|Jurek v. Texas
[ Stewart, et.al. ]
[ Burger ]
[ White ]
[ Blackmun ]
Jurek v. Texas
CERTIORARI TO THE COURT OF CRIMINAL APPEALS OF TEXAS
Judgment of the Court, and opinion of MR. JUSTICE STEWART, MR. JUSTICE POWELL, and MR. JUSTICE STEVENS, announced by MR. JUSTICE STEVENS.
The issue in this case is whether the imposition of the sentence of death for the crime of murder under the law of Texas violates the Eighth and Fourteenth Amendments to the Constitution.
The petitioner in this case, Jerry Lane Jurek, was charged by indictment with the killing of Wendy Adams [p265]
by choking and strangling her with his hands, and by drowning her in water by throwing her into a river . . . in the course of committing and attempting to commit kidnapping of and forcible rape upon the said Wendy Adams. [n1] [p266]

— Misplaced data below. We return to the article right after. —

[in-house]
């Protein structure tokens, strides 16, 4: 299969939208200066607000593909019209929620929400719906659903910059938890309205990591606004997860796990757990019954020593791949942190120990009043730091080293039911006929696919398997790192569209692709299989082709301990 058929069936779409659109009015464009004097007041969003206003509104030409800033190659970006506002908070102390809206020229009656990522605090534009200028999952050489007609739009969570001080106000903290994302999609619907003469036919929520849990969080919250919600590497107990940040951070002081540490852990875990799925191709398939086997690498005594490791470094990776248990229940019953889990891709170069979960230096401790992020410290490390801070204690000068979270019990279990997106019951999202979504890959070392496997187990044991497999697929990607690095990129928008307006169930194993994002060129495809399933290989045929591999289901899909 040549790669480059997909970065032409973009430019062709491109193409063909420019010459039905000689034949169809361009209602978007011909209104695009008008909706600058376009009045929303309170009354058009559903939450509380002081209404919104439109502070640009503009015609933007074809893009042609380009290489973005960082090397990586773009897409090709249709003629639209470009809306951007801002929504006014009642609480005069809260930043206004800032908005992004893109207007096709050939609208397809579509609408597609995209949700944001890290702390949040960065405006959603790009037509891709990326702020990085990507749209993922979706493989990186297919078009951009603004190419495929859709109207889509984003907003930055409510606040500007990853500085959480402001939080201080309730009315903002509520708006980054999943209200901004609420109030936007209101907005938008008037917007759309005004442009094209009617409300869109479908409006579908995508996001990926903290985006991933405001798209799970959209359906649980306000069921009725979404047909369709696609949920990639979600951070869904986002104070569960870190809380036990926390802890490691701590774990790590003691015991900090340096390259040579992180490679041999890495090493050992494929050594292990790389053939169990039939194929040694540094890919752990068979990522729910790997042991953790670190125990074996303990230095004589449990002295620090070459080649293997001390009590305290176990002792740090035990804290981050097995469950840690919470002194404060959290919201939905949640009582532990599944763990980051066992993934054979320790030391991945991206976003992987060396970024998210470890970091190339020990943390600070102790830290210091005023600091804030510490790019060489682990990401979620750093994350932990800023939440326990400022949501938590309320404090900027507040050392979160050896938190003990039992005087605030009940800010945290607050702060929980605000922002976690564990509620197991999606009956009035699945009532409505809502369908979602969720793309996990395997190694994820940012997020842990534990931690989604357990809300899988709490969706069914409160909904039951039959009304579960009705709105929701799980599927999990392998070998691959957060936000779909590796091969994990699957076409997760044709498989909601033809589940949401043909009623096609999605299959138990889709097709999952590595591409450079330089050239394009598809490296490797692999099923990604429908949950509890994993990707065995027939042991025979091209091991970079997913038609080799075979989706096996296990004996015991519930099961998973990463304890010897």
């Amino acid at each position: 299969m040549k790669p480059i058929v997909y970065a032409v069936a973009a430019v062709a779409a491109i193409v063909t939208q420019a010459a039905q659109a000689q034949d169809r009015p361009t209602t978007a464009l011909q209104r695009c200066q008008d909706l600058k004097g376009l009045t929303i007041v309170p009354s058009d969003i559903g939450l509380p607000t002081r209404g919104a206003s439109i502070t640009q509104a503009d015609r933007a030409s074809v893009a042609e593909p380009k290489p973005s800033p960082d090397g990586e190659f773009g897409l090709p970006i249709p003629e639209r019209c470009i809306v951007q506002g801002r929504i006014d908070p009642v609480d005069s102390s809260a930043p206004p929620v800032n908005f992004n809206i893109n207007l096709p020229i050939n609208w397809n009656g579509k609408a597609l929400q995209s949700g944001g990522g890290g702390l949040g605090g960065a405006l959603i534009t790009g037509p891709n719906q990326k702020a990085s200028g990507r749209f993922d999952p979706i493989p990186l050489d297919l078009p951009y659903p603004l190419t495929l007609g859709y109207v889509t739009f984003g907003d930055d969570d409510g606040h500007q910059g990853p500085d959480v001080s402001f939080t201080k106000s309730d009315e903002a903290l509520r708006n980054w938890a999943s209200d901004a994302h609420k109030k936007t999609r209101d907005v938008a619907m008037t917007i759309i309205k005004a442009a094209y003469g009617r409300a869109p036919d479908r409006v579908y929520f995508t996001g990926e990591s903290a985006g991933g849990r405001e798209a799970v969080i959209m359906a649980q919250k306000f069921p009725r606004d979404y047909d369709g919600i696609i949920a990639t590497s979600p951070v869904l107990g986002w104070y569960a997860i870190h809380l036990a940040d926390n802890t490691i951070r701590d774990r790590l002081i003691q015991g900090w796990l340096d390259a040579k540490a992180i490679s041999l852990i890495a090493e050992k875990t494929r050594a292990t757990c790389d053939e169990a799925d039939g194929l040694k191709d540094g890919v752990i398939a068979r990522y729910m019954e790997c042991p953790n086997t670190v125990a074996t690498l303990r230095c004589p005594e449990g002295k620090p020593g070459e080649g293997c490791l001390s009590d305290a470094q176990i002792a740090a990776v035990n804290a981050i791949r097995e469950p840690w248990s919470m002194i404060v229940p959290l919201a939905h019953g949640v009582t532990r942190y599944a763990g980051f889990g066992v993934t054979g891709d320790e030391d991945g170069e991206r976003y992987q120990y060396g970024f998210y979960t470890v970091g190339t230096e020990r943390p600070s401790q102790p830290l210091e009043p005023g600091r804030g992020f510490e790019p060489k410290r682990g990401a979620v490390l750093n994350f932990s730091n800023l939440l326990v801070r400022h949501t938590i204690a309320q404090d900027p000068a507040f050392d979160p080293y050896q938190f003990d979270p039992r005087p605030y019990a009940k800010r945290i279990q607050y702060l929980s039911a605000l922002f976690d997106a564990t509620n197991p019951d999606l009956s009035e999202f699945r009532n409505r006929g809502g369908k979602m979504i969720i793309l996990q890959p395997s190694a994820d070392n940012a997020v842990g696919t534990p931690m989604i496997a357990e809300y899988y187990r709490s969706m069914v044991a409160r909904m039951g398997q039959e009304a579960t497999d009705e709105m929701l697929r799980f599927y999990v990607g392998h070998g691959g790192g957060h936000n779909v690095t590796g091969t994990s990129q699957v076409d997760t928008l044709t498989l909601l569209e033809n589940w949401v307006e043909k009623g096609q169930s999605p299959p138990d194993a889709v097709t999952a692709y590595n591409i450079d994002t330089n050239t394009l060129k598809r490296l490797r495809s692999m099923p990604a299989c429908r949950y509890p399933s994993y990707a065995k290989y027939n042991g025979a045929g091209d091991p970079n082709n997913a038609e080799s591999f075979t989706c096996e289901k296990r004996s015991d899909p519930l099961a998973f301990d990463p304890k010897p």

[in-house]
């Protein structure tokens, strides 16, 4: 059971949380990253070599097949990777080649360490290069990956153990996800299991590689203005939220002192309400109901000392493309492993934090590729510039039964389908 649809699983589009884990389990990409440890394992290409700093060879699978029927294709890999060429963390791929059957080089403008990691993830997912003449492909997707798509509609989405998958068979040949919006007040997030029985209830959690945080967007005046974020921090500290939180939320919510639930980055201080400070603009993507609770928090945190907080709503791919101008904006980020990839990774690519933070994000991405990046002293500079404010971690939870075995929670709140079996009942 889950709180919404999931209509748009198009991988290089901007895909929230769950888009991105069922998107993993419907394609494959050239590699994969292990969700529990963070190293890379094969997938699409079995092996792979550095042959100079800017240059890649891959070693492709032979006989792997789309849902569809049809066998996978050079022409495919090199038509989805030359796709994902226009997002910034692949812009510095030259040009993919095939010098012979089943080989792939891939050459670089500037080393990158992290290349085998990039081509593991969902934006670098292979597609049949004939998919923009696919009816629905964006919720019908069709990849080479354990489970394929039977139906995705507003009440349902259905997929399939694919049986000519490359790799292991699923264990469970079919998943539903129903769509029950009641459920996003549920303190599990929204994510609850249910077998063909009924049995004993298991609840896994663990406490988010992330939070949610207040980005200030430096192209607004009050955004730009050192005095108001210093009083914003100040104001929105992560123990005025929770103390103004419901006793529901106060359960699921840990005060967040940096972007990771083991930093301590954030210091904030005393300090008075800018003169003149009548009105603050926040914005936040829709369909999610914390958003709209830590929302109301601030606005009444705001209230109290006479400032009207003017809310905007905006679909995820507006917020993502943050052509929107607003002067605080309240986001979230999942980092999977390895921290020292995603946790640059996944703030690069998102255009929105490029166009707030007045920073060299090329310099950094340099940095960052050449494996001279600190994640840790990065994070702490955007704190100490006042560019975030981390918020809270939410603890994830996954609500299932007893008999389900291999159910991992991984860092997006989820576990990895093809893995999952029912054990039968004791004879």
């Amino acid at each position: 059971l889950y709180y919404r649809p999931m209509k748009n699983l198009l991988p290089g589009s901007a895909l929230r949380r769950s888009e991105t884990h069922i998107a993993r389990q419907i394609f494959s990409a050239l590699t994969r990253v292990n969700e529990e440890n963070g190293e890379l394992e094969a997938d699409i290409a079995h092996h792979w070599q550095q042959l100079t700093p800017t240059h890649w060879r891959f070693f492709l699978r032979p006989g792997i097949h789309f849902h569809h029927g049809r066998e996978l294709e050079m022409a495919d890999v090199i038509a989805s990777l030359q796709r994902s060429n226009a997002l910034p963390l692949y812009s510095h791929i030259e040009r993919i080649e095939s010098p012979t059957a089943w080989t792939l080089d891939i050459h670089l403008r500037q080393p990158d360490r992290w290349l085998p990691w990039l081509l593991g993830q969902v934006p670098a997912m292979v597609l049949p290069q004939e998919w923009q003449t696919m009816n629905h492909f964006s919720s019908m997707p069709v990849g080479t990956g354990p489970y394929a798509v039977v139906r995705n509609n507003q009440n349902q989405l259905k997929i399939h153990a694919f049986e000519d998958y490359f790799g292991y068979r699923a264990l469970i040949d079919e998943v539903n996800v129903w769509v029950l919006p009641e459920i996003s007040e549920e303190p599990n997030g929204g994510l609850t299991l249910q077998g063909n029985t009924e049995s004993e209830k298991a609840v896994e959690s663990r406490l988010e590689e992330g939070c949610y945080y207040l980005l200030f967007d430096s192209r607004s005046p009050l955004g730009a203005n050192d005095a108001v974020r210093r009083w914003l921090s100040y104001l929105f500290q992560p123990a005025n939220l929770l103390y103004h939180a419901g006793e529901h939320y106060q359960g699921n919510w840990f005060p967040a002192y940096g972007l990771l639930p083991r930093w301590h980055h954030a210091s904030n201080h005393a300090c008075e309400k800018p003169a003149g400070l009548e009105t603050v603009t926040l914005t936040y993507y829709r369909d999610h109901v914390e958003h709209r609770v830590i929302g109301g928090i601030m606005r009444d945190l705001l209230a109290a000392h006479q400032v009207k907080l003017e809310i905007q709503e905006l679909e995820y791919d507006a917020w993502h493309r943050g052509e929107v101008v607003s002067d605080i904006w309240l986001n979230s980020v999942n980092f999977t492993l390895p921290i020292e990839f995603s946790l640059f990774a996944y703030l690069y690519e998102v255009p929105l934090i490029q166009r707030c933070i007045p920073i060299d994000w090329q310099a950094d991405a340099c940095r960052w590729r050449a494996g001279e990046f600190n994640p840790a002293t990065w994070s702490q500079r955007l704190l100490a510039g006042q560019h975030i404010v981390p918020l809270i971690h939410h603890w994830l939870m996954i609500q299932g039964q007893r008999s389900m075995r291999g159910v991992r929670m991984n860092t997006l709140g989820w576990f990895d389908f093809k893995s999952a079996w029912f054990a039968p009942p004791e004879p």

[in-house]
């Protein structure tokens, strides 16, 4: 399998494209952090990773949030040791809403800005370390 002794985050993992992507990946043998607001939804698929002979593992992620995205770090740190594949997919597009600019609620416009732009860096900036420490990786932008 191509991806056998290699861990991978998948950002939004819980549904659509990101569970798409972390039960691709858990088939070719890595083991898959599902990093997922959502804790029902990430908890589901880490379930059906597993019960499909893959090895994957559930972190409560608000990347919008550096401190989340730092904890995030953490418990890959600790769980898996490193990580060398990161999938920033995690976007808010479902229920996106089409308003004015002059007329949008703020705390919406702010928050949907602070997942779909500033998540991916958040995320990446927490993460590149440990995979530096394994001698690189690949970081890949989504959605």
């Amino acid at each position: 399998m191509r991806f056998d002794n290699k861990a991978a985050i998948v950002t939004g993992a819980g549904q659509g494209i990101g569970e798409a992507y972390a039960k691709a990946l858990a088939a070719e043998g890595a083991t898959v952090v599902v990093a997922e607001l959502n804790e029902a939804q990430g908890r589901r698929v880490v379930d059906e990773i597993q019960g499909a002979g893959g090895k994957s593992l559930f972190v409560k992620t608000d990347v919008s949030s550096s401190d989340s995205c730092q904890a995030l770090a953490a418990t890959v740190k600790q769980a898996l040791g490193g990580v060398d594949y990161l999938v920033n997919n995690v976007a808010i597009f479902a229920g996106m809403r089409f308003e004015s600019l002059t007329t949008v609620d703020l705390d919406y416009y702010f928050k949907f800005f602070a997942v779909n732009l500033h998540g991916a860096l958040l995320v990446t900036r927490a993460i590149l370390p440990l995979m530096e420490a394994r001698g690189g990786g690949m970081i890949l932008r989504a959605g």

The evidence at his trial consisted of incriminating statements made by the petitioner, [n2] the testimony of several people who saw the petitioner and the deceased during the day she was killed, and certain technical evidence. This evidence established that the petitioner, 22 years old at the time, had been drinking beer in the afternoon. He and two young friends later went driving together in his old pickup truck. The petitioner expressed a desire for sexual relations with some young girls they saw, but one of his companions said the girls were too young. The petitioner then dropped his two friends off at a pool hall. He was next seen talking to Wendy, who was 10 years old, at a public swimming pool where her grandmother had left her to swim. Other witnesses testified that they later observed a man resembling the petitioner driving an old pickup truck through town at a high rate of speed, with a young blond girl standing screaming in the bed of the truck. The last witness who saw them heard the girl crying "help me, [p267] help me." The witness tried to follow them, but lost them in traffic. According to the petitioner's statement, he took the girl to the river, choked her, [n3] and threw her unconscious body in the river. Her drowned body was found downriver two days later.